Beautancus native Melissa Smith is a freshman at the University of Mount Olive and one of 12 students enrolled in the university’s Homegrown Teacher Academy.
Funded by grants from the William R. Kenan Charitable Trust and other contributors, the academy is an innovative and collaborative program involving Duplin County Schools, James Sprunt Community College and UMO.
The academy is designed to identify and recruit students as early as middle school with the Duplin County School system who would be interested in becoming teachers.
“The best prospect for rural school districts to attract and retain teachers is to grow their own future educators and the HGTA is doing just that,” said Dr. Tommy Benson, associate professor of education at UMO.
“This program is truly one-of-a-kind and is an amazing opportunity for Duplin County and its students.”
Students can shadow teachers when they are in high school, obtain college credits while still in high school through JSCC and complete their teacher education degree at UMO. Students receive funding to offset the cost of college, thereby minimizing the amount of student debt incurred.
In return, academy graduates commit to work in Duplin County Schools.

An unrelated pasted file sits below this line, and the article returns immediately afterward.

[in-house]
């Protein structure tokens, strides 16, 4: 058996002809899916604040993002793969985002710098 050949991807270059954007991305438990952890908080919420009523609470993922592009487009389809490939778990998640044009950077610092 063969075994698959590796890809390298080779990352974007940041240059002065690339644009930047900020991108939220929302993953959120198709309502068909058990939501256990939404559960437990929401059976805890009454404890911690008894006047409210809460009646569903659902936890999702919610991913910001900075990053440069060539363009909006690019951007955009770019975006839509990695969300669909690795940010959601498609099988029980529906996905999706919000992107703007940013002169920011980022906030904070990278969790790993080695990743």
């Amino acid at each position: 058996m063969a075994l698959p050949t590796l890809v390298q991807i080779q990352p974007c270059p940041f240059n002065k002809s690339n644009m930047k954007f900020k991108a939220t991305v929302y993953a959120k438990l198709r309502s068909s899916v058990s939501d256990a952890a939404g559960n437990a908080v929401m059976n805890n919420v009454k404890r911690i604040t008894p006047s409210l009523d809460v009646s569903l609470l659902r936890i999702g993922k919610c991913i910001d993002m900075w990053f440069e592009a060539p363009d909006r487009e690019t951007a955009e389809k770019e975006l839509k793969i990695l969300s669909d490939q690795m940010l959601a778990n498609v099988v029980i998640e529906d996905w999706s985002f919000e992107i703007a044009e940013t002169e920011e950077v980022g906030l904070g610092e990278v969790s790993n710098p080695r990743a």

“This scholarship has meant a great deal to me because it allows financial relief to my parents,” Smith said. “HGTA feels like a family that gives me the support to succeed in my classes.”
Smith is no stranger to UMO.
Her parents Tim and Lynn Smith are alumni.
Smith’s mother and her uncle are teachers.
A graduate of North Duplin Junior-Senior High School, Smith aspires to follow in their footsteps by being a high school social studies teacher when she graduates.
“I want to be a positive role model for my students, showing them love, kindness and allowing them to see the different opportunities Duplin County has to offer,” Smith said.
Smith volunteers with the Bridge Church of Mount Olive, works in the UMO Admissions Office and is part of the UMO Fellowship of Christian Athletes.
She’s quick to recognize her own role model.
“Mrs. Dupree was my most inspiring teacher growing up because she showed me that hard work and kindness go a long way,” Smith said. “To me, those successful attributes are being professional, standing your ground, showing understanding and being kind hearted.”
Discussing positive teaching styles is one of the topics that Smith and other HGTA students mull over during their required weekly meetings.
They also talk about ways to promote HGTA, coordinate and implement service projects and discuss the obstacles and opportunities within the Duplin County School system in an effort to brainstorm creative solutions.
“One of the goals of the Homegrown Teacher Academy is to make these students not only better teachers, but also better citizens,” said Gail Herring, assistant professor of education at UMO.
Applications are currently being accepted for the 2021-22 UMO Homegrown Teacher Academy with scholarship amounts ranging from $3,000 to $6,000 per year.
“There are other scholarship opportunities available for Duplin County students as well that make earning a degree in education from UMO both affordable and attainable,” Herring said.